Unknown to Philomena, the faceless lady had made a video clip of one of their previous scavenging trips to the refuse dump as she and her children rummaged through mountains of refuse, searching for food, disused clothes, shoes and all, as well as empty cans, which they sold for N50 apiece, to buy food.
The stranger hired a bus to convey the family to Lagos and armed the mother of nine with her video tape which she urged her to make sure Pastor Joshua saw, in order to believe their incredible story and possibly alleviate their suffering.
Last Sunday, a capacity-packed cathedral of misty eyed worshippers listened with rapt attention, as the pathetic story of the widow with nine young children was told from the mouths of the victims themselves, backed by the video clips from the unknown stranger.
It was soon time for the eldest of her daughters, Faith Abumere, to speak. She confirmed the story of the family's great suffering earlier narrated by her mother. Then she launched into her own personal experience. Because of the hell her mother and siblings were going through, she decided to find a man to whom she could be betrothed in marriage, in order to help rescue the family from its plight.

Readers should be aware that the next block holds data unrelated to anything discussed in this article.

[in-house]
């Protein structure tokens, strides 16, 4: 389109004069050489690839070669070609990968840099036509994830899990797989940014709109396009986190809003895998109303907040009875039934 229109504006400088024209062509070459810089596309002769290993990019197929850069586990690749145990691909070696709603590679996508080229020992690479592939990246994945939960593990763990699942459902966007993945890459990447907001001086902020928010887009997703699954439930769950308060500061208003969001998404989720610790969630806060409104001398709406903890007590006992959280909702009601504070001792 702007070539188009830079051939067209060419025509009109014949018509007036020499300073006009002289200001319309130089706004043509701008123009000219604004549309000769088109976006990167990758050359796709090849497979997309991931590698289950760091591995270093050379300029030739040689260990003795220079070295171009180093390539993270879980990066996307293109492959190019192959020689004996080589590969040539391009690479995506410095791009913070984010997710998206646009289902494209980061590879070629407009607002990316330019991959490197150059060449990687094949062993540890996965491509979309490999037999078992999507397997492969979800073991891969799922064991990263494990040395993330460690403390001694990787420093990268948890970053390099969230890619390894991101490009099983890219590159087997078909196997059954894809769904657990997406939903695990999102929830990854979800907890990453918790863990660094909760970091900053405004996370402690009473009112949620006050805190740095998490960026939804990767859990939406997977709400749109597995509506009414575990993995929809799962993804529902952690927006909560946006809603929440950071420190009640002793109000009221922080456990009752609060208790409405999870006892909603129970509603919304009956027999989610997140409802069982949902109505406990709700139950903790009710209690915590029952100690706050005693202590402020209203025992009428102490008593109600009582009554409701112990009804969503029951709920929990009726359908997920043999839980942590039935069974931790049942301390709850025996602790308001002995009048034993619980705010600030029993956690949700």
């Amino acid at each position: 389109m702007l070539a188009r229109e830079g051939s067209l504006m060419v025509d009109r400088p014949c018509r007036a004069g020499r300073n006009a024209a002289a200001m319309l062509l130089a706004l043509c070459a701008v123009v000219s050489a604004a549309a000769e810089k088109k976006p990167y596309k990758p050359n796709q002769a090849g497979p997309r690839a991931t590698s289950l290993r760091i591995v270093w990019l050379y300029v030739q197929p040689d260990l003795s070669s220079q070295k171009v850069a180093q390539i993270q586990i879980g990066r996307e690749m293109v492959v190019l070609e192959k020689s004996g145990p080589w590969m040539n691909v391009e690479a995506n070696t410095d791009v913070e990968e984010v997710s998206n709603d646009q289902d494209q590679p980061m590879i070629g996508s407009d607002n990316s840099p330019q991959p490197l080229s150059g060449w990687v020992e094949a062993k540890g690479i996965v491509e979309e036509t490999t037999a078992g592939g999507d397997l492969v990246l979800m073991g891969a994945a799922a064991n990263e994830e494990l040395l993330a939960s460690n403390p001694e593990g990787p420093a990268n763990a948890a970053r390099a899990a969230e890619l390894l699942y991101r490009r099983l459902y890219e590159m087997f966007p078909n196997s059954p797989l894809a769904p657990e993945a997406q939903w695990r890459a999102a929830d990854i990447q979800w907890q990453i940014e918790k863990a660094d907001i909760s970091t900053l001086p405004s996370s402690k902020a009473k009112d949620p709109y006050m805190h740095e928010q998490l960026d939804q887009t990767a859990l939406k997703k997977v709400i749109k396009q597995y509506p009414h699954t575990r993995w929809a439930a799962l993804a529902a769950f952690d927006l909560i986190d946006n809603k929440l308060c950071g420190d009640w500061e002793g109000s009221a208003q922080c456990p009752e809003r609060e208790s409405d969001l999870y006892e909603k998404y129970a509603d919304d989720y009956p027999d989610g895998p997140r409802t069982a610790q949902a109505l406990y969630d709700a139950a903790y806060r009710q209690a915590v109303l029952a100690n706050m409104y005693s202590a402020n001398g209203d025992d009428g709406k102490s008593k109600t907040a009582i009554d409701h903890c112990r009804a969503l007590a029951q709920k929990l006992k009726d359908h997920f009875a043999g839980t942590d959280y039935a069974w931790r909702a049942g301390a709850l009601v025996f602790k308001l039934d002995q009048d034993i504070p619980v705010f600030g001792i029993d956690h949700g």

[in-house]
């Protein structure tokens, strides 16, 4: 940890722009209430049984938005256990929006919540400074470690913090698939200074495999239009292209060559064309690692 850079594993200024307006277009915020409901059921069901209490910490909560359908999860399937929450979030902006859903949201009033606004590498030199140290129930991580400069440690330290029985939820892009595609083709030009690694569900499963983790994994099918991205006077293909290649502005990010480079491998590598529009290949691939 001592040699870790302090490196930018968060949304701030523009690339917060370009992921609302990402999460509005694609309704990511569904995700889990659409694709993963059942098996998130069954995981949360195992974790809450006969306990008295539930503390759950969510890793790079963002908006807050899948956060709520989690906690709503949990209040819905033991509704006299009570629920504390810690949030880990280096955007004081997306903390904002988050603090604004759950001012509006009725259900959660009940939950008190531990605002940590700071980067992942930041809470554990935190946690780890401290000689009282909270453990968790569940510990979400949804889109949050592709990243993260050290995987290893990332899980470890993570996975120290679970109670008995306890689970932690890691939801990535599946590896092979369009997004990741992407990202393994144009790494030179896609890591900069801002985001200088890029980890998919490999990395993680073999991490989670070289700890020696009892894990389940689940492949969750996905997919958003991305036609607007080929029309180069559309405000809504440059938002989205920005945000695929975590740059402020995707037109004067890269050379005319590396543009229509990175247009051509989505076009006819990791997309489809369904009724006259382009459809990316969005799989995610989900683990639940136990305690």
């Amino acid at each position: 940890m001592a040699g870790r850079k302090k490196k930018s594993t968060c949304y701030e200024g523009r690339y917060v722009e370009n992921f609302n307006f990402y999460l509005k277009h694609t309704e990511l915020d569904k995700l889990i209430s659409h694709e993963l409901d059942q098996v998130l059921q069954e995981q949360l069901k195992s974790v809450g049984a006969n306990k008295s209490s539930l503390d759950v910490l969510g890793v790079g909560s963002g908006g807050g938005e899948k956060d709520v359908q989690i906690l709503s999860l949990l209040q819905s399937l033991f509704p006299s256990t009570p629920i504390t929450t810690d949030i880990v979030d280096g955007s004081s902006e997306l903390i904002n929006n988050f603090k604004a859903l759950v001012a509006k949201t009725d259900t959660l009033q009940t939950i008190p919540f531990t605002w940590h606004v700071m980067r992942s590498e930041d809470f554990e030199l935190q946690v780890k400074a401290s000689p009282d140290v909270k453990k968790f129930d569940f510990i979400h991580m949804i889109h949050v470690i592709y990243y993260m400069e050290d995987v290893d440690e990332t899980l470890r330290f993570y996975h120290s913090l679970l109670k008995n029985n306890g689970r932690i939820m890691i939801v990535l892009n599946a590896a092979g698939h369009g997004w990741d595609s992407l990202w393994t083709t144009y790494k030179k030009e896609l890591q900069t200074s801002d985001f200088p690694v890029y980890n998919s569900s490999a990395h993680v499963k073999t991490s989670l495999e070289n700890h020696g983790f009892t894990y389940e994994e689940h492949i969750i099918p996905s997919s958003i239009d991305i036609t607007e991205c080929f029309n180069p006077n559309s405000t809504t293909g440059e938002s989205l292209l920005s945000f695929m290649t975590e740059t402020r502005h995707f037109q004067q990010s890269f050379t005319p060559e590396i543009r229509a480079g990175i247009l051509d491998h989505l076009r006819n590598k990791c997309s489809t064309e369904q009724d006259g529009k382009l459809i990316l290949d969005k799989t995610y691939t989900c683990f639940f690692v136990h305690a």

Unbeknown to Faith, however, the man she found was himself an unemployed person who needed help, equally. She became a teenage mother, bore him two children and increased the cycle of poverty.
'Even the clothes I am putting on now are from the dustbin,' she said tearfully. 'But suddenly, my mother came one day to tell us that one would woman told her about Synagogue I know that as we are here now, our story would turn around.'
The story of Anthonia Abumere, the second daughter of the family was no different. She too got lured into a relationship she thought would blossom into marriage and help rescue the family from their wretched existence. Unfortunately, her liaison turned out to be one with a man who was a lunatic. She too became a teenager mother and the family's problem worsened.